Lebanon's Parliament Speaker Nabih Berri sounded the alarm on Saturday, saying the process of forming a new government, already five months in the making, is back to square one, amid a protracted stalemate between rival political factions over ministerial portfolios.
Berri's comments dampen the optimism of Prime Minister-designate Saad al-Hariri, who earlier this week attempted to assuage concerns at home and from international financial institutions by announcing that a new cabinet could be formed within a week or 10 days.
"We're back to zero," Berri told al-Akhbar newspaper on Saturday, noting that "there were signs of a resolution, but following yesterday's statements, I have become pessimistic," referring to a war of words that played out on Friday between the country's two major Christian parties.
What happened on Friday?
The head of the Free Patriotic Movement (FPM) and caretaker minister of foreign affairs Gebran Bassil in a press conference put forward a "fair criterion" to represent political parties in the cabinet based on their parliamentary weight.
"The fair criterion is [for each party to have] a minister for every five deputies," said Bassil, who is also the son-in-law of President Michel Aoun. He noted that the FPM should be allowed six ministerial portfolios in the 30-seat body, while their Christian opponents, the Lebanese Forces, should have three ministers.
Bassil's party won 29 seats in the 128-strong parliament, while the Lebanese Forces almost doubled their presence in the legislative organ with 15 seats.
The minister's comments triggered criticism from the Lebanese Forces, who are demanding a third of the Christian representation in the new government.
"It is not Bassil who sets criteria and standards for the government [formation], but rather the prime minister [who does so] after [reaching] an understanding with the president, and we have not been notified by either leader that they had reached consensus on the criterion that Bassil has spoken about," said the party in a statement.
The clash between the two Christian parties is one of many ongoing disputes among political blocs over the representation of certain sects, including Sunnis and Druze Muslims, in the cabinet -- a result of Lebanon's power-sharing political system that tries to strike a balance between the country's confessional communities but often leads to governance paralysis and acrimony among politicians.
"As for the ministerial representation of Christians, the only logical measure is the percentage obtained by each party in the recent parliamentary elections. The Lebanese Forces received one-third of the Christian popular representation, and thus it is entitled to one-third of the ministerial representation in the government," the statement read.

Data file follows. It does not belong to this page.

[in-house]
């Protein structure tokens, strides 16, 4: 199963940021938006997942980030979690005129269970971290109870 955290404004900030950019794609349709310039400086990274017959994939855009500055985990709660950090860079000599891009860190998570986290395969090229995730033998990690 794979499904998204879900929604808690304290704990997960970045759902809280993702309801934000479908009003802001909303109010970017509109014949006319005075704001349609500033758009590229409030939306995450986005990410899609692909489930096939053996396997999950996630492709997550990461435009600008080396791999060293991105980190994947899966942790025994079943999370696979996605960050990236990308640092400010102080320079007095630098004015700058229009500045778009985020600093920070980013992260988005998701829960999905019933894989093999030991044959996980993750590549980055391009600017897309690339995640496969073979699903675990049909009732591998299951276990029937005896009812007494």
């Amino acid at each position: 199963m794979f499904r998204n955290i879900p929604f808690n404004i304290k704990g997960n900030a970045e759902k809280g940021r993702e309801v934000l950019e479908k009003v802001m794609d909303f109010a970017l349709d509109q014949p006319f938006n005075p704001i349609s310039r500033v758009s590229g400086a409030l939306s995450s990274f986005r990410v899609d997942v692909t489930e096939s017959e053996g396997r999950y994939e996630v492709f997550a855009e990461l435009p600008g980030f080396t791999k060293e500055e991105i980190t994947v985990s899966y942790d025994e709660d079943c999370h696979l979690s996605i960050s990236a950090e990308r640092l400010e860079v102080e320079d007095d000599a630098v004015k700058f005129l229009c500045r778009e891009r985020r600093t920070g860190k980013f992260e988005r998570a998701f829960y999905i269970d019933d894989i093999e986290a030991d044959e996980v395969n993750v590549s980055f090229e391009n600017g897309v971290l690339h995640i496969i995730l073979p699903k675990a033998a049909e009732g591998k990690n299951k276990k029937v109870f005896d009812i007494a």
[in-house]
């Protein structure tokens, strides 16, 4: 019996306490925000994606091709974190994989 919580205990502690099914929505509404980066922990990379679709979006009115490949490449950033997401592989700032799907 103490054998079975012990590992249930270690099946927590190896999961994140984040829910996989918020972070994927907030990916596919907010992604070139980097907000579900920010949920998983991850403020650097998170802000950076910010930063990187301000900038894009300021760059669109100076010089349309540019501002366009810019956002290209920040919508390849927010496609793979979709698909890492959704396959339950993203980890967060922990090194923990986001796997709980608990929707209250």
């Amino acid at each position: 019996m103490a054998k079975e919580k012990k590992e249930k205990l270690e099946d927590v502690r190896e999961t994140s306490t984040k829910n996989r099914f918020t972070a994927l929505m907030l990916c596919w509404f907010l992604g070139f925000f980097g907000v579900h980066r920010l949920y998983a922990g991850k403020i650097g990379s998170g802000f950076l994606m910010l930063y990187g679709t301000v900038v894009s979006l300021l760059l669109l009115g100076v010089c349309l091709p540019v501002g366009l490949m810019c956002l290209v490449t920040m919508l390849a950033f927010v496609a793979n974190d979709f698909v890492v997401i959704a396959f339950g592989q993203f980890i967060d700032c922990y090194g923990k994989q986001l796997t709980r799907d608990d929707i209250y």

The current deadlock over who takes what has thrown a wrench into earlier reassurances by prime minister Hariri that a new government will see the light of day in no time.
What did Hariri say?
Hariri on Thursday said that a new government is only a few days away, stressing that the country's current economic woes do not allow the formation process to drag longer.
"The economic situation is very difficult... (it) can't bear disputes," Hariri said in a television interview.
"Everyone must make sacrifices," he noted, adding that "Within a week to ten days the government will be formed."
Talks about creating a new government have been underway since the country's parliamentary elections in May -- the first Lebanon had witnessed in nine years.
There have been domestic and international calls to push the negotiations forward so as to deal with Lebanon's economy, which has been teetering on the edge of collapse.
"Continued political bickering over the distribution of ministerial posts could delay further the formation of a new unity cabinet and derail policy implementation," the Institute of International Finance (IIF), a Washington-based think tank, said in September, as it expected the country's economic growth to fall from an estimated 1.8 in 2017 to 1.3 percent this year.
The World Bank earlier this month went even further, halving Lebanon's growth in 2018 to just one percent, amid spiraling debt-to-gross domestic product (GDP) ratio that it forecast to "persist in an unsustainable path toward 155 percent by end-2018."
Plenty hangs on the formation of a Lebanese government. Some 11 billion US dollars were earmarked for Lebanon during an international conference in Paris in April on condition of fiscal and structural reforms, but the loans and grants have yet to be released until a new functional government is up and running.